How Stressing Out Is Making You Fat

By: Holly Pevzner  |  November/December 2014
Not only can stress ruin your outlook—it can make you gain weight. Here's how it's affecting your waistline.
Watch: 3 Foods to Beat Stress
It turns out that a stressful event can slow down our metabolism—so much so that we could gain an extra 11 pounds over the course of a year, says a new study in Biological Psychiatry.
“We found that women who were stressed burned 104 fewer calories the next day than women who weren’t stressed,” says study co-author Martha A. Belury, Ph.D., R.D., nutrition professor at Ohio State University.
Belury wasn’t even measuring huge life-changing stresses, but just everyday anxieties like caring for aging parents and kids.
“The stressed women had a slower metabolism, higher levels of insulin, which contributes to fat storage, and higher levels of the stress hormone cortisol after a meal,” says Belury. (Women with a history of depression had even higher levels of cortisol post-meal than women without a similar history.)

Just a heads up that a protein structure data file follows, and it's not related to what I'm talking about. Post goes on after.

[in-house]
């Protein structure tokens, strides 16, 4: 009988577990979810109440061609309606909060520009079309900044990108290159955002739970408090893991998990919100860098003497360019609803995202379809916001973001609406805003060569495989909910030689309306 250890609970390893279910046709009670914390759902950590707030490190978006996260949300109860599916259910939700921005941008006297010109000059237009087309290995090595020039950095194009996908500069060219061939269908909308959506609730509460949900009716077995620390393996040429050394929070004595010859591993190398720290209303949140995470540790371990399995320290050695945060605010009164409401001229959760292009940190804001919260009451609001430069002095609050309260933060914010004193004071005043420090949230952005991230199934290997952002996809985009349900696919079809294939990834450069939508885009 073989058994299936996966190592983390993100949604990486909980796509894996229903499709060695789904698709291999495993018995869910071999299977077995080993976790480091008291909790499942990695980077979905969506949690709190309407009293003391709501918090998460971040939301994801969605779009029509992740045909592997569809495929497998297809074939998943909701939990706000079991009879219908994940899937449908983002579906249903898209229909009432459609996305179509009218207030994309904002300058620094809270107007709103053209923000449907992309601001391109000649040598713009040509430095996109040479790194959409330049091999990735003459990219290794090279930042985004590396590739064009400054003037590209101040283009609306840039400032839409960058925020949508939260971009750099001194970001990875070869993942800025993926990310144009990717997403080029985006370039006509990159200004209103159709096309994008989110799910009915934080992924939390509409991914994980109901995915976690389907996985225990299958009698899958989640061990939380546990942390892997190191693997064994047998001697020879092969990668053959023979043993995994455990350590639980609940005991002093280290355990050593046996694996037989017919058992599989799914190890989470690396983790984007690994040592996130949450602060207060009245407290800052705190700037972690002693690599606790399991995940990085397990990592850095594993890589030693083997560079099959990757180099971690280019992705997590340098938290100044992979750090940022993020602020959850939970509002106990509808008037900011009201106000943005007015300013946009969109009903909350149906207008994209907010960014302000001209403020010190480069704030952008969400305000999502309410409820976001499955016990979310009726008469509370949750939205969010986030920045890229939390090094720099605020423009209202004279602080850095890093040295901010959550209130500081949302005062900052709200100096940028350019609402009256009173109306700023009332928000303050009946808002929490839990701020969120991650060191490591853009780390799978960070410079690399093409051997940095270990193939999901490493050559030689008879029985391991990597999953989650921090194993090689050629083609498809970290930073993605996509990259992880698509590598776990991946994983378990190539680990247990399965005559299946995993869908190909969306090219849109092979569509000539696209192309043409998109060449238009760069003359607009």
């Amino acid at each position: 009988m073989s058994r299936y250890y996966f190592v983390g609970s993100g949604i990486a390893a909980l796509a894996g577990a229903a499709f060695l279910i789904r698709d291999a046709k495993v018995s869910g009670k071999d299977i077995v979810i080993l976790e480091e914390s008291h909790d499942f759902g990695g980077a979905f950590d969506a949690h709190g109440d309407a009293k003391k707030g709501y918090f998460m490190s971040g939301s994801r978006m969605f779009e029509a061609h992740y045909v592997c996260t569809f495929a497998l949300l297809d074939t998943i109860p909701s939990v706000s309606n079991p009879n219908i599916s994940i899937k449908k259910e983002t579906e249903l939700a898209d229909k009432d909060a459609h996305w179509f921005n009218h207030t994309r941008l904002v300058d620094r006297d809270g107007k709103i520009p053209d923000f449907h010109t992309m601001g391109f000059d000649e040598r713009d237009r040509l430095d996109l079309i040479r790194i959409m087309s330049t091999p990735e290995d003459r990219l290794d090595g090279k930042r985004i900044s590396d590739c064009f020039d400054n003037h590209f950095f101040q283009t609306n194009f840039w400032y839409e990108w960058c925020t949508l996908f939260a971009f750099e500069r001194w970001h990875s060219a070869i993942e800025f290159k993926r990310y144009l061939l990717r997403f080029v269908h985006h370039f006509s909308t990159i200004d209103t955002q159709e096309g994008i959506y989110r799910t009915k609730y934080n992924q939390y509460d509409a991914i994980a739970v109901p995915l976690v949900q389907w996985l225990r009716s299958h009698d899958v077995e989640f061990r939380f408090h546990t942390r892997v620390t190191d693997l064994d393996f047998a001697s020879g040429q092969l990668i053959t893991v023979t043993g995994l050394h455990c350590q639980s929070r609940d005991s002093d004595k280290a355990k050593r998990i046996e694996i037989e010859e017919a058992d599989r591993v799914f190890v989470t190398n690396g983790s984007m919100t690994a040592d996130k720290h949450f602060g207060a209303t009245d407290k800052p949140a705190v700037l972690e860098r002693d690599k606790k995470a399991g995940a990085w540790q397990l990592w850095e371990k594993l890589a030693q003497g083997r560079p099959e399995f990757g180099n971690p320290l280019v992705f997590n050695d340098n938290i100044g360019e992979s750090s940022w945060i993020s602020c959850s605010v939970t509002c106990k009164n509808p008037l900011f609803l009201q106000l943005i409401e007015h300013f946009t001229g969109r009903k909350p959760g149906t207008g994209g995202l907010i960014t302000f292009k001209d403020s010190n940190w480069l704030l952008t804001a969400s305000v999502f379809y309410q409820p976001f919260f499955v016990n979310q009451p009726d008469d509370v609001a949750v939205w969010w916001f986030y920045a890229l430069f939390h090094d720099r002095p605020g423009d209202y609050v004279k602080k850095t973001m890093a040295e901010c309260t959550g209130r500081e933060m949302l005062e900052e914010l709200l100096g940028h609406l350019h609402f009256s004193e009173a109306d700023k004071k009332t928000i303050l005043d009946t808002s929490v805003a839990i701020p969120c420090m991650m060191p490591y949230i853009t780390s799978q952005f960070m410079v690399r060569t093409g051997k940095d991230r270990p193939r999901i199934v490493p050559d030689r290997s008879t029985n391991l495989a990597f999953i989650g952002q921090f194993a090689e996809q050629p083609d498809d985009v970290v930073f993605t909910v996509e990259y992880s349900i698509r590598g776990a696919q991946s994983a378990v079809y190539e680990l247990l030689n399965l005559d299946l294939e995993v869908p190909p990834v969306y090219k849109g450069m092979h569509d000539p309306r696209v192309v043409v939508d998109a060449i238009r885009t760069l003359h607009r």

Cortisol increases our chances of gaining fat, in particular visceral fat, the dangerous kind that sits in our midsection and surrounds our organs. Visceral fat has a hand in raising cholesterol and insulin resistance, setting the stage for type 2 diabetes and heart disease.
While all of the women in the study ate the same meals, calorie-for-calorie, real life doesn’t work that way. In real life, many of us tend to pick junk food—and too much of it—when we’re stressed.
“We turn to high-fat, high-sugar, high-calorie foods in times of stress because they’re delicious and they literally give us a temporary high by boosting endorphin and dopamine levels in the brain,” says Elizabeth Somer, R.D., author of Eat Your Way to Happiness.
And while we may feel better in the short-term after that hot-fudge brownie sundae, the better stress-busting choices are healthy foods.
“Some of our nutrient needs increase when we’re stressed. If we get these nutrients instead of fat and sugar, we can calm the stress response and help stop the damage that stress causes,” says Somer.
For instance, stress accelerates cellular aging that’s associated with heart disease, cancer and Alzheimer’s. However, a healthy diet puts the brakes on this process, according to brand-new research.